Correction: Uber is donating a portion of each fare received during a state of emergency to the American Red Cross. The company provided incorrect information on the amount donated for the original version.

Lots of snow is expected to coat local roads this weekend. Juliet Ayebale is one Lyft driver who won't be on them.

"I'm not a huge fan of driving in the snow," she said Thursday afternoon.

Ayebale has been driving for Lyft for about two months, she said, and has not yet dealt with winter weather.

UberX driver Shai Komemi, on the other hand, plans to be transporting passengers unless the roads become impassable.

"I'm used to it," he said. "I used to be a taxi driver. The secret is to drive slowly and be very conscientious."

The ride-hailing services will have drivers on the streets through the weekend, representatives from Uber and Lyft said, and they expect business to be strong.

"During a snowstorm, demand definitely goes up," said Craig Ewer, spokesman for Uber.

Meteorologists are predicting Philadelphia will get 10 to 16 inches of snow from Friday night into Sunday, according to the National Weather Service, which described "blizzard conditions" ahead. With roads snowy, sidewalks slippery, and cars plowed in, getting someone else to do the driving sounds like an appealing alternative.

Uber prices may be raised during the storm, Ewer said, to encourage drivers to work. The company will review surge pricing over the last two months, he said, and may set its rate at that of the fourth-highest surge day.

This weekend's rate has not been determined. Ewer said Uber has an agreement with the Red Cross to donate a portion of total fare receipts to the organization.

Lyft will not raise its rates during the storm, said spokeswoman Katie Dally.

"We will be not changing our pricing in any way," Dally said. "There will be no dynamic increases."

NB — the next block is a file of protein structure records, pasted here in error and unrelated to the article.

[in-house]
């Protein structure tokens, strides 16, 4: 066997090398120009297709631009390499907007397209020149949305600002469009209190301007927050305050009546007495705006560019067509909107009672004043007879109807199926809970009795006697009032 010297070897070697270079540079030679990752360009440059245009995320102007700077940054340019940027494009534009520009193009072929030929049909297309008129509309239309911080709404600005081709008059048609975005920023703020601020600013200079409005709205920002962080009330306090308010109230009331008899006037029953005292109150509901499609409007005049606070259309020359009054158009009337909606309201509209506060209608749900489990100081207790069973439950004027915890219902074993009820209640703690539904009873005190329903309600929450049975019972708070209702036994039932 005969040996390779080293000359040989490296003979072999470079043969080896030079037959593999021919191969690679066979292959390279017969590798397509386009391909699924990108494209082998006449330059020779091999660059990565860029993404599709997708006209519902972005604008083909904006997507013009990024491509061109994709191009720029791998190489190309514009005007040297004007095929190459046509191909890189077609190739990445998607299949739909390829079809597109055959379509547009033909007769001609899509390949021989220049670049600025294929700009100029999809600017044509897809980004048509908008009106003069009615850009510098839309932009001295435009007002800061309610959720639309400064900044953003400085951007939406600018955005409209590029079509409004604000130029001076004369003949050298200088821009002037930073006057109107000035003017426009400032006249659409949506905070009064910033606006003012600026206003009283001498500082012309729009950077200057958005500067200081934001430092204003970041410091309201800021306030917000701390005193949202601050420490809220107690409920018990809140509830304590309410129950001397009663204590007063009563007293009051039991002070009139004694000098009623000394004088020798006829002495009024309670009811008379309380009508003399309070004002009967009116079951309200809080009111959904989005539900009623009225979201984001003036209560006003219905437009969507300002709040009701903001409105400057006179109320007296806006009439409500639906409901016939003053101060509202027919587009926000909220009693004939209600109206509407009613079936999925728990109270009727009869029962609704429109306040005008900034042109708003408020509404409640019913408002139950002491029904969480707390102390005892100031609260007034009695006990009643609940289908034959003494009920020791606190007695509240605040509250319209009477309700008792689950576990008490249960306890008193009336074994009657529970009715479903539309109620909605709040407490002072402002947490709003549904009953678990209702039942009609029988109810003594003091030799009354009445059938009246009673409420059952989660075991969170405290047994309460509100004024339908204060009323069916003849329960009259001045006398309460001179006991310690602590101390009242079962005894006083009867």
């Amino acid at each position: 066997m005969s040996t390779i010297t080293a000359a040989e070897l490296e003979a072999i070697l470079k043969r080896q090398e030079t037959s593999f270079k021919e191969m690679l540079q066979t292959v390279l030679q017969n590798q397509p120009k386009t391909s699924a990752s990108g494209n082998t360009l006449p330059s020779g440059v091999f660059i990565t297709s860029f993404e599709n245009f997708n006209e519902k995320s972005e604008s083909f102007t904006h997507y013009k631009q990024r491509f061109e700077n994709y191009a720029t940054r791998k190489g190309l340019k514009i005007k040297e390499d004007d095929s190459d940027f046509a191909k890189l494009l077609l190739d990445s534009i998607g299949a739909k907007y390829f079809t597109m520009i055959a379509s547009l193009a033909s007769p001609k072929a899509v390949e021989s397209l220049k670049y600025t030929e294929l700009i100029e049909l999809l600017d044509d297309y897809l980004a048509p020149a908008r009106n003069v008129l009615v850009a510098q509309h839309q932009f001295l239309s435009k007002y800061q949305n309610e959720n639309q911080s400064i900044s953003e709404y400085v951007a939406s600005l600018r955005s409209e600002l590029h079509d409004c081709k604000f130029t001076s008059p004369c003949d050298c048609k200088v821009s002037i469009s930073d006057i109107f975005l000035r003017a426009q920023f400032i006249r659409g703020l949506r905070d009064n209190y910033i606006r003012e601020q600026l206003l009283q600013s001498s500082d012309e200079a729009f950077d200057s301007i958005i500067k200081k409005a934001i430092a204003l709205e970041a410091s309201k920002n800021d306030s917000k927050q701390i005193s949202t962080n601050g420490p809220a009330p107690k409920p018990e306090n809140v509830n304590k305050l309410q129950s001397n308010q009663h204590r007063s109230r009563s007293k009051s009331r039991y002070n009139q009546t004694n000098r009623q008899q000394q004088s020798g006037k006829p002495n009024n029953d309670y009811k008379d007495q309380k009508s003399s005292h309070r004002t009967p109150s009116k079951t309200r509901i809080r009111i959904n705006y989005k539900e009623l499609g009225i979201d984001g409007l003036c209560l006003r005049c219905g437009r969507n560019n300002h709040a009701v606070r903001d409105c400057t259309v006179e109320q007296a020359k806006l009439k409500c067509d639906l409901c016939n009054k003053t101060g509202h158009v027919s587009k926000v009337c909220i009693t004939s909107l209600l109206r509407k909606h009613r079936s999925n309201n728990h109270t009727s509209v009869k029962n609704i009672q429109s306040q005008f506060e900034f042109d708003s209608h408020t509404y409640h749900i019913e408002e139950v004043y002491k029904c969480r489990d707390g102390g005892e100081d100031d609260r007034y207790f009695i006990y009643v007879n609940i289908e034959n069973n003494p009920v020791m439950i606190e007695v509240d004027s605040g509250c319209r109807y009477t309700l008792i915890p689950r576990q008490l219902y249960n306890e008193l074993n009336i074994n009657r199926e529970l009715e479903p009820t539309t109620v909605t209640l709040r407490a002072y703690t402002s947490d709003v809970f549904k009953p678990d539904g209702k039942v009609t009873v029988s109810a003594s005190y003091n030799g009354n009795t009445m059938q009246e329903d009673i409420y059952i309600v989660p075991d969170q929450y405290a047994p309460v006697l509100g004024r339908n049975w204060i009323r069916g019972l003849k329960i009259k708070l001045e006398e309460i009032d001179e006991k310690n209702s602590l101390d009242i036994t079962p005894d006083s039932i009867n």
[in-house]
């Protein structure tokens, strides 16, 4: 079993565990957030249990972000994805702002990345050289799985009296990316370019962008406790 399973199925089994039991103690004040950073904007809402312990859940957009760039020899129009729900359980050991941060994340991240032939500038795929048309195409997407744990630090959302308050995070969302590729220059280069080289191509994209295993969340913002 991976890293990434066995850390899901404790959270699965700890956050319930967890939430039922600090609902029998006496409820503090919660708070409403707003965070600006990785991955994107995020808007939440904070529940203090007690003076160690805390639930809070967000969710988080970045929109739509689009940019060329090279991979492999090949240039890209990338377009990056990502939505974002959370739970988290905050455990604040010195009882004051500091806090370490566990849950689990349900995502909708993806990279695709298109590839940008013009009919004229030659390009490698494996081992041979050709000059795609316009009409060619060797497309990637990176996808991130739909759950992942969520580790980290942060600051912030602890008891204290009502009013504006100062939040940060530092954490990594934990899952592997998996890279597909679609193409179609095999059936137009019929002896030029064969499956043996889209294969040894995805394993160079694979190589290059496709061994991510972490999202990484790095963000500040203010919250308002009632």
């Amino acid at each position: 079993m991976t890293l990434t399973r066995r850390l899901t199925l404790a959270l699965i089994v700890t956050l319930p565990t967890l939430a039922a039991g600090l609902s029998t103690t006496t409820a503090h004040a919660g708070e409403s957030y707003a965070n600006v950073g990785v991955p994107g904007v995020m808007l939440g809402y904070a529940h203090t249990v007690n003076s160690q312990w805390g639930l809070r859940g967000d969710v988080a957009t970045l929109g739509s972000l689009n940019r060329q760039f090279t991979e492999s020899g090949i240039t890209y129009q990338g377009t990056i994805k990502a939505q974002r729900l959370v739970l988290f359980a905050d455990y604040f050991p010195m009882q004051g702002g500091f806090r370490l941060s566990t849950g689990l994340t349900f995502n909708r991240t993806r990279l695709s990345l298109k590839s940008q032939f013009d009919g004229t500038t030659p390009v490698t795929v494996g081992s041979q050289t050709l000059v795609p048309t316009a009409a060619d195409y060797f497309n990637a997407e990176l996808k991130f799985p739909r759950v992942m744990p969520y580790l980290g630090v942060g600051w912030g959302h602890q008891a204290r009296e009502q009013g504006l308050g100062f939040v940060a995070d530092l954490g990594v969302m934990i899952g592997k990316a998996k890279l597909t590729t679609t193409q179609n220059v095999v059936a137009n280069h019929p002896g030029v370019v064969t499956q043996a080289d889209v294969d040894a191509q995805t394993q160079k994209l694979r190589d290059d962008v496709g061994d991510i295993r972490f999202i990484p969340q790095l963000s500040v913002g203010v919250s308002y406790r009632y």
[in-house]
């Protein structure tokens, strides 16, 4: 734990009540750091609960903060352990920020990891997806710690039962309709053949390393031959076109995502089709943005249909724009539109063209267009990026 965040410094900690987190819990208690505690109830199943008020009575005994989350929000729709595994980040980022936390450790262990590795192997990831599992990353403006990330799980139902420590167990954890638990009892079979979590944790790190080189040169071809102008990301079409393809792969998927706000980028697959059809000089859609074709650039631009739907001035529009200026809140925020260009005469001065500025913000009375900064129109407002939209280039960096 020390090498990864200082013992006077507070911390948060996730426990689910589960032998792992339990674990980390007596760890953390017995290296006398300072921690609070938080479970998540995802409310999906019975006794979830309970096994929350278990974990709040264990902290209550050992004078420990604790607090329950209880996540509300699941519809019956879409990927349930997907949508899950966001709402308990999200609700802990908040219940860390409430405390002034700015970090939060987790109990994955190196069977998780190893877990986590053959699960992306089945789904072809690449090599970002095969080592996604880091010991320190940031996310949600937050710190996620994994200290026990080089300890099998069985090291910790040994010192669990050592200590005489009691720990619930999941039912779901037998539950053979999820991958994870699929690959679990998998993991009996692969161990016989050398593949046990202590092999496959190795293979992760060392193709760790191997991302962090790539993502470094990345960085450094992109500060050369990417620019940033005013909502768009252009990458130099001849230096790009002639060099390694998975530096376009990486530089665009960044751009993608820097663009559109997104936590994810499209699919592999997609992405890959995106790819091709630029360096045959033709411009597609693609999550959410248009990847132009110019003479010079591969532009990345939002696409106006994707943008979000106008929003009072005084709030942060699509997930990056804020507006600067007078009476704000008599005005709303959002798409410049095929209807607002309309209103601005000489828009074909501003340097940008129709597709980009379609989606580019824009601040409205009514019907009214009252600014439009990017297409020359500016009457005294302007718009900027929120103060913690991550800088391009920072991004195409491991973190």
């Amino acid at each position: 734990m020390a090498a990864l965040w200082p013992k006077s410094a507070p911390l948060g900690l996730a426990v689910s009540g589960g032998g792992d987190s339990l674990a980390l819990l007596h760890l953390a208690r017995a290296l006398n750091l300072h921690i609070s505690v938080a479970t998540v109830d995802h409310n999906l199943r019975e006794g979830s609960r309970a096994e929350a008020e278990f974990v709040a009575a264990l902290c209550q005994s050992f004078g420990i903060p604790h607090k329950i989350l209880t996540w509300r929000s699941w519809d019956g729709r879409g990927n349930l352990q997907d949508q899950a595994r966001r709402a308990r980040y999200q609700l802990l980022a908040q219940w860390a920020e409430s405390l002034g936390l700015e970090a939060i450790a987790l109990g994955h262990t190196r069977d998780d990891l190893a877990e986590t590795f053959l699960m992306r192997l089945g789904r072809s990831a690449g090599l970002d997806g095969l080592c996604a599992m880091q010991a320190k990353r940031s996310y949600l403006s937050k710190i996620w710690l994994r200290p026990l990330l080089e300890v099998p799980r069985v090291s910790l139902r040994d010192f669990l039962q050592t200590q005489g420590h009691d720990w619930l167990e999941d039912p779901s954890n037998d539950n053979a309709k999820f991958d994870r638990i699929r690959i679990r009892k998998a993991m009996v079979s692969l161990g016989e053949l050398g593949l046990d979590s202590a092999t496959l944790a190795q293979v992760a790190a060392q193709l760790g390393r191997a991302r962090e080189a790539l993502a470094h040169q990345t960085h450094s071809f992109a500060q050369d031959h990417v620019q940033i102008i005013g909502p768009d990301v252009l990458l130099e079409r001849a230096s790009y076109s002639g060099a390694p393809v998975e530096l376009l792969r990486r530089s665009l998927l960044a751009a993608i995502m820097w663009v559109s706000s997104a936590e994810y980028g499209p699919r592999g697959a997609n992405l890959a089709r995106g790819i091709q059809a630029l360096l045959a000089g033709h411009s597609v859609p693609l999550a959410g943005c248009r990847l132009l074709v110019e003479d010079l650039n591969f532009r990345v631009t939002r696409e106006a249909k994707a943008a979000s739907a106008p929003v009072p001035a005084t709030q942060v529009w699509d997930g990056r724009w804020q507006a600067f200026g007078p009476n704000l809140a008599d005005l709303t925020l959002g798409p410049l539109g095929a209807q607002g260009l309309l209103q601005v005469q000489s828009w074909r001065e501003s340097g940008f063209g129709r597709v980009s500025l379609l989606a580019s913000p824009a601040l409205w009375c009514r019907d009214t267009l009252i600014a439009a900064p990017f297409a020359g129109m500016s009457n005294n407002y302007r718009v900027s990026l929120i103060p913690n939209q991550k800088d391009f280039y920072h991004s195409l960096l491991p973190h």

Lyft charges a base rate of $2.68 plus $1.10 per mile, or 18 cents per minute. There is a $5 minimum per ride.

Neither company would predict how many of its drivers would be available to pick up passengers this weekend. Drivers work on their own schedules, the representatives said, and have no obligation to drive.

UberX reported about 12,000 drivers in Philadelphia. Lyft does not disclose the number of drivers offering its service in the city, Dally said.

Both companies will monitor the storm's progress and can message drivers throughout the weekend to notify them of weather conditions and forecasts, representatives said.

"If conditions change or worsen, we will be in touch with them," Dally said.

Despite their popularity, UberX and Lyft operate in Philadelphia illegally. The Philadelphia Parking Authority has said the services refuse the PPA oversight that regulates other livery services. A spokesman for the Parking Authority, Martin O'Rourke, said city cabs were expected to keep running through the weekend, as would UberBlack and UberSUV, which are licensed by the PPA.

"If streets are open, cabs are running," O'Rourke said.

Komemi said he hoped winter weather, combined with Uber's boosted rates, would mean a profitable weekend.

After eight years driving for Old City Taxi, he said he does not expect to be deterred by snow, though he said he would go home if the storm became too severe. Mostly, Komemi said, he was worried about other drivers on the road.

"You have to be careful of the SUVs," he said as he navigated Market Street on Thursday afternoon. "They're the crazy ones. They're four-by-four. They think they can do anything they want."

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